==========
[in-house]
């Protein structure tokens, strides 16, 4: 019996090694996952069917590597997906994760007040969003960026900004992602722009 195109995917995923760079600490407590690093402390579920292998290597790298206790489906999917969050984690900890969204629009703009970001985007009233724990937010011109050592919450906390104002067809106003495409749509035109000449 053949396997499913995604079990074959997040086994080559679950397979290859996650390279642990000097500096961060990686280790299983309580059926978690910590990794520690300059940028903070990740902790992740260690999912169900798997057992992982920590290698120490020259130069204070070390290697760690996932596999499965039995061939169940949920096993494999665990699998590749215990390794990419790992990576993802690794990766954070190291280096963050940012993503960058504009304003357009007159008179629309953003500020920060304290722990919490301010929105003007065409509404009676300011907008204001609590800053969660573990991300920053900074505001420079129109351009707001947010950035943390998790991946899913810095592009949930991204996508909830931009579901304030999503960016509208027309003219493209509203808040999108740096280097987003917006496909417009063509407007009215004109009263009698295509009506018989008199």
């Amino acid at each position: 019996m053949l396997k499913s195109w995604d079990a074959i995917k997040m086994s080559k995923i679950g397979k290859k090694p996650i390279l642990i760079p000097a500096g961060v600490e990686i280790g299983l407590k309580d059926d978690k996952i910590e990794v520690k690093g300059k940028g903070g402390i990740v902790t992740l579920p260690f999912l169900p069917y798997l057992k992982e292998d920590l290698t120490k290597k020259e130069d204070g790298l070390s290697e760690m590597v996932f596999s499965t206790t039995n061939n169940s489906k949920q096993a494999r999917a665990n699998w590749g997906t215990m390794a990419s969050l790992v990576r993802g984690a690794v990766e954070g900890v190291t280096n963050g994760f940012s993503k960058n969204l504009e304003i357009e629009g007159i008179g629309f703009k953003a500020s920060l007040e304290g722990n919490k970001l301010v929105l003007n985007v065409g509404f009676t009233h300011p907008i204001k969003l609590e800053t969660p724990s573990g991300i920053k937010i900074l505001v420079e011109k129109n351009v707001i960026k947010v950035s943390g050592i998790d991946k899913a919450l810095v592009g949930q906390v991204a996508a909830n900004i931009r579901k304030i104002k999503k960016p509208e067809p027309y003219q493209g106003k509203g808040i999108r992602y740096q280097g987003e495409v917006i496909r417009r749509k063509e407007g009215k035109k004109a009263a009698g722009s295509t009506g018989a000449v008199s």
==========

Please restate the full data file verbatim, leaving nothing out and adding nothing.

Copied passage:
[in-house]
């Protein structure tokens, strides 16, 4: 019996090694996952069917590597997906994760007040969003960026900004992602722009 195109995917995923760079600490407590690093402390579920292998290597790298206790489906999917969050984690900890969204629009703009970001985007009233724990937010011109050592919450906390104002067809106003495409749509035109000449 053949396997499913995604079990074959997040086994080559679950397979290859996650390279642990000097500096961060990686280790299983309580059926978690910590990794520690300059940028903070990740902790992740260690999912169900798997057992992982920590290698120490020259130069204070070390290697760690996932596999499965039995061939169940949920096993494999665990699998590749215990390794990419790992990576993802690794990766954070190291280096963050940012993503960058504009304003357009007159008179629309953003500020920060304290722990919490301010929105003007065409509404009676300011907008204001609590800053969660573990991300920053900074505001420079129109351009707001947010950035943390998790991946899913810095592009949930991204996508909830931009579901304030999503960016509208027309003219493209509203808040999108740096280097987003917006496909417009063509407007009215004109009263009698295509009506018989008199």
């Amino acid at each position: 019996m053949l396997k499913s195109w995604d079990a074959i995917k997040m086994s080559k995923i679950g397979k290859k090694p996650i390279l642990i760079p000097a500096g961060v600490e990686i280790g299983l407590k309580d059926d978690k996952i910590e990794v520690k690093g300059k940028g903070g402390i990740v902790t992740l579920p260690f999912l169900p069917y798997l057992k992982e292998d920590l290698t120490k290597k020259e130069d204070g790298l070390s290697e760690m590597v996932f596999s499965t206790t039995n061939n169940s489906k949920q096993a494999r999917a665990n699998w590749g997906t215990m390794a990419s969050l790992v990576r993802g984690a690794v990766e954070g900890v190291t280096n963050g994760f940012s993503k960058n969204l504009e304003i357009e629009g007159i008179g629309f703009k953003a500020s920060l007040e304290g722990n919490k970001l301010v929105l003007n985007v065409g509404f009676t009233h300011p907008i204001k969003l609590e800053t969660p724990s573990g991300i920053k937010i900074l505001v420079e011109k129109n351009v707001i960026k947010v950035s943390g050592i998790d991946k899913a919450l810095v592009g949930q906390v991204a996508a909830n900004i931009r579901k304030i104002k999503k960016p509208e067809p027309y003219q493209g106003k509203g808040i999108r992602y740096q280097g987003e495409v917006i496909r417009r749509k063509e407007g009215k035109k004109a009263a009698g722009s295509t009506g018989a000449v008199s």